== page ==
A couple years back, it seemed that natural gas producers were doomed unless they switched quickly to liquids production. This fear was so great that even Chesapeake Energy (OTC:CHKA.Q), one of the biggest natural gas producers in America (second to ExxonMobil), poured most of its capex into liquids-rich plays.

To keep up the momentum, Chesapeake Energy will continue to shift its production mix toward liquids. Part of this will be achieved by focusing on the best oil plays, like the Eagle Ford. Overall, 2014 will see Chesapeake Energy operate an average of 41 to 48 rigs on liquid plays versus just 14 to 17 rigs on natural gas plays.

While Chesapeake Energy has been aggressively moving away from dry gas production, Ultra Petroleum (OTC:UPL) took a much calmer approach. This decision seems to have been vindicated, as North American natural gas prices have bounced off a low of $2 mmBtu to $5-$6 mmBtu due to extremely cold weather spurring demand for natural gas used for heating. 

Gassed up, but headed down a different road
Ultra Petroleum's production mix was 96.5% weighted toward natural gas according to its latest quarterly update. While gas remains the base on which Ultra Petroleum stands, management seems optimistic about its oil production.

With the $649.8 million acquisition of oily Uinta Basin assets officially closed, Ultra Petroleum's management is guiding for a 40% increase in cash flow and EBITDA this year. This will be achieved through a tripling of its oil production through the development of its newly acquired acreage. Now Ultra Petroleum may finally be able to live up to its petroleum namesake if it can expand its oil output.

The timing couldn't be better, as soaring natural gas prices could help prop up future investment in oil plays. In 2013, Ultra Petroleum received a realized price of $3.57 mmBtu for its natural gas after factoring in hedging losses and gains. With gas prices on the rise, expect Ultra's realized natural gas prices to start trending upwards.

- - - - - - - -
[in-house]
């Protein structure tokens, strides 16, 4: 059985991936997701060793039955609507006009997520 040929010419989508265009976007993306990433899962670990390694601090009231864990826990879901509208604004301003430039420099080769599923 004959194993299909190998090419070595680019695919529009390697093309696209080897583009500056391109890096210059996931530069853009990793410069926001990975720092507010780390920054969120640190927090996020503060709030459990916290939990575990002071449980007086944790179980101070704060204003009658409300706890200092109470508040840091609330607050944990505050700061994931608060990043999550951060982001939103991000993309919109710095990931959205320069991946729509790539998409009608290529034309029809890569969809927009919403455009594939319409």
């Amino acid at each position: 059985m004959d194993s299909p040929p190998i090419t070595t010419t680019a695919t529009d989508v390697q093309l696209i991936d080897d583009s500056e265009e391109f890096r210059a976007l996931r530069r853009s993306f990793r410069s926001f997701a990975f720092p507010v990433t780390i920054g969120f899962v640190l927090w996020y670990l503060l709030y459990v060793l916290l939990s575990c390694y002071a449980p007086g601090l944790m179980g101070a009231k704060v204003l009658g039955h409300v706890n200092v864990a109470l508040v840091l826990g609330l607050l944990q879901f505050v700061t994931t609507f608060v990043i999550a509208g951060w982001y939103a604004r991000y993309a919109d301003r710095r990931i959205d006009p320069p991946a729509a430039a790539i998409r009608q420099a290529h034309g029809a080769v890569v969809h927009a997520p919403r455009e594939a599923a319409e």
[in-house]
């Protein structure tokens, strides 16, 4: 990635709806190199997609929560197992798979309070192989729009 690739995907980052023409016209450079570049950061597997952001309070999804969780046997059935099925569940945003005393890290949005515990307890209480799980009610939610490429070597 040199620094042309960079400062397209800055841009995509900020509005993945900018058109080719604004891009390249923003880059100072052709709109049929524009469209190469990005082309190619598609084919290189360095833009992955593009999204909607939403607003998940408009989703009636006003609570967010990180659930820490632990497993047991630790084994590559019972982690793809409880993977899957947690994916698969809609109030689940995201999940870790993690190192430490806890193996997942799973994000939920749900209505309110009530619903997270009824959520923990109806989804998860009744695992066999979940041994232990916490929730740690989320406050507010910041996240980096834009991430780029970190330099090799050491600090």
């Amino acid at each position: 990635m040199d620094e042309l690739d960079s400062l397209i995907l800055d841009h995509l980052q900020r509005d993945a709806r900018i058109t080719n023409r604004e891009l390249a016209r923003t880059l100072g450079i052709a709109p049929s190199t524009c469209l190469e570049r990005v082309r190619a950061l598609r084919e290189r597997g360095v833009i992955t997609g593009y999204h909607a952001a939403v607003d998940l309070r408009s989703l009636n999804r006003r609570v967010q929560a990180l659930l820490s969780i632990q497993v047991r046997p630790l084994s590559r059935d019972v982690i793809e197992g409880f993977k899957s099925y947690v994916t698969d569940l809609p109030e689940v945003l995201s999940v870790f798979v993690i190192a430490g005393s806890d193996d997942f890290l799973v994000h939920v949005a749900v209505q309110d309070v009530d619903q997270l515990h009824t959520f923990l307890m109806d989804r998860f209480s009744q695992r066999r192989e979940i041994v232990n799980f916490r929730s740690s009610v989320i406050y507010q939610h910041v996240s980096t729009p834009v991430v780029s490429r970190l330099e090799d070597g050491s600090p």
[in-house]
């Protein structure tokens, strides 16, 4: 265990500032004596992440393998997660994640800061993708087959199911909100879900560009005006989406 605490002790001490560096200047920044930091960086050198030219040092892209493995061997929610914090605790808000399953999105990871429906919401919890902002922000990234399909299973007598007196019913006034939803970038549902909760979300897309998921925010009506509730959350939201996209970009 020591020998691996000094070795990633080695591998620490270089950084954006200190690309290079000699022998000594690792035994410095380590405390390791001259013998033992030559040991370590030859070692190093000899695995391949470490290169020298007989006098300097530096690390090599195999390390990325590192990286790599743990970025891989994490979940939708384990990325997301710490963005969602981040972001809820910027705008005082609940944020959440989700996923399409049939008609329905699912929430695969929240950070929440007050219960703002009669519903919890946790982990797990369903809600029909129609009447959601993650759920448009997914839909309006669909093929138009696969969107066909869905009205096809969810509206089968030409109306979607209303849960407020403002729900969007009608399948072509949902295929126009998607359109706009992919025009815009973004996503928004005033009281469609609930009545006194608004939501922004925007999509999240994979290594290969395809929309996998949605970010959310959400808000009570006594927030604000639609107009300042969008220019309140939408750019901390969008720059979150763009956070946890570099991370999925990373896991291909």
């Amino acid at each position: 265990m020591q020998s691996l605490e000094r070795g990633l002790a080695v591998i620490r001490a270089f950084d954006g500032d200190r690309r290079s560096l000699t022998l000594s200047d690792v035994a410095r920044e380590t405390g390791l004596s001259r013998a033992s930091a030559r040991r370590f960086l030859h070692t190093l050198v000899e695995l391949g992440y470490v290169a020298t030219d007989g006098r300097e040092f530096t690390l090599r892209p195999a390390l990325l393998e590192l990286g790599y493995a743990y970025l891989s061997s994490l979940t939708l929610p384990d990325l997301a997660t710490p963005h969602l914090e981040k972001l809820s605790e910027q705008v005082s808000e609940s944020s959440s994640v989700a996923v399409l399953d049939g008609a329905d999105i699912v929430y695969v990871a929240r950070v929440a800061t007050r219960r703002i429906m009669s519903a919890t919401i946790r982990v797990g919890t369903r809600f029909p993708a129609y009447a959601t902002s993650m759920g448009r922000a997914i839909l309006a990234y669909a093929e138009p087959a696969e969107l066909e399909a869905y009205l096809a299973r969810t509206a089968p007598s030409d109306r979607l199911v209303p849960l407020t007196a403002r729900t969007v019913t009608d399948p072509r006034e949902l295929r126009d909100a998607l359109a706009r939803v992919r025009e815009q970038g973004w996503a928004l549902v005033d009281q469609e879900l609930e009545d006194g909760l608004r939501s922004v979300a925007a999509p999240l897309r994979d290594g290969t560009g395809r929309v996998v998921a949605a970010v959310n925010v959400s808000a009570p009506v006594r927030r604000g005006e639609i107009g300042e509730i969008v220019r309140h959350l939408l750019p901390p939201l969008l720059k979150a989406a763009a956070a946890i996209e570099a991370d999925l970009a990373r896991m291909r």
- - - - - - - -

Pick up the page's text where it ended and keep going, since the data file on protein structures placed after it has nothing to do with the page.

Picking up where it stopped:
For this year alone, Ultra has hedged 118.4 Bcf of its natural gas production at an average price of $4.20 mmBtu. Through better realized prices, Ultra Petroleum will be able to move into oil production while cleaning up its balance sheet.

Salvage the balance sheet
While the future is looking bright this year for Ultra's bottom line, its balance sheet remains a problem. Being $2.5 billion in debt and having only $10.7 million in cash isn't something to be proud of, which is why Ultra Petroleum must boost its liquidity. If Ultra doesn't fix its balance sheet now, when the time comes to pay up, shareholder dilution or an unexpected sharp cut in capex could significantly hamper stock performance as growth is cut short.

Assuming everything goes well
If Ultra is smart and builds up its cash pile or pays off its debt while still growing oil production, then the next few years could be Ultra Petroleum's time to shine. With natural gas prices significantly above the cost of production ($3.08-$3.28 per Mcfe), margins will continue to expand.

Even with such a gas-heavy production mix, by controlling operating expenses Ultra was able to post a 55% cash flow margin and a 28% net income margin. As realized prices continue to climb much faster than costs, margin expansion will be a boon for investors.  

The Uinta Basin offers the most upside for shareholders as Ultra Petroleum plans to use its new acreage to triple oil output. That's nothing to laugh at, even if it is off a low base. Last quarter's average daily oil output was around 3,500 bpd, so by the end of 2014 that should rise to over 10,000 bpd if management can live up to its word.

Foolish conclusion
Ultra Petroleum has stood by natural gas to the bitter end, and luckily the supply demand situation continues to move in Ultra Petroleum's favor. 2015 will see the beginning of US LNG exports, which is what investors of all natural gas producers are closely watching. Shareholders of Chesapeake Energy and Ultra Petroleum are hoping LNG exports will provide a profitable floor for dry gas prices, allowing for a stable stream of cash flow beyond what hedging can provide.

This is the year of Ultra Petroleum, the year that it can prove it's fully capable of changing with the times while keeping a tight lid on costs. The market is moving in Ultra's favor while clever investments will support its guidance.

This article represents the opinion of the writer, who may disagree with the “official” recommendation position of a Motley Fool premium advisory service. We’re motley! Questioning an investing thesis -- even one of our own -- helps us all think critically about investing and make decisions that help us become smarter, happier, and richer.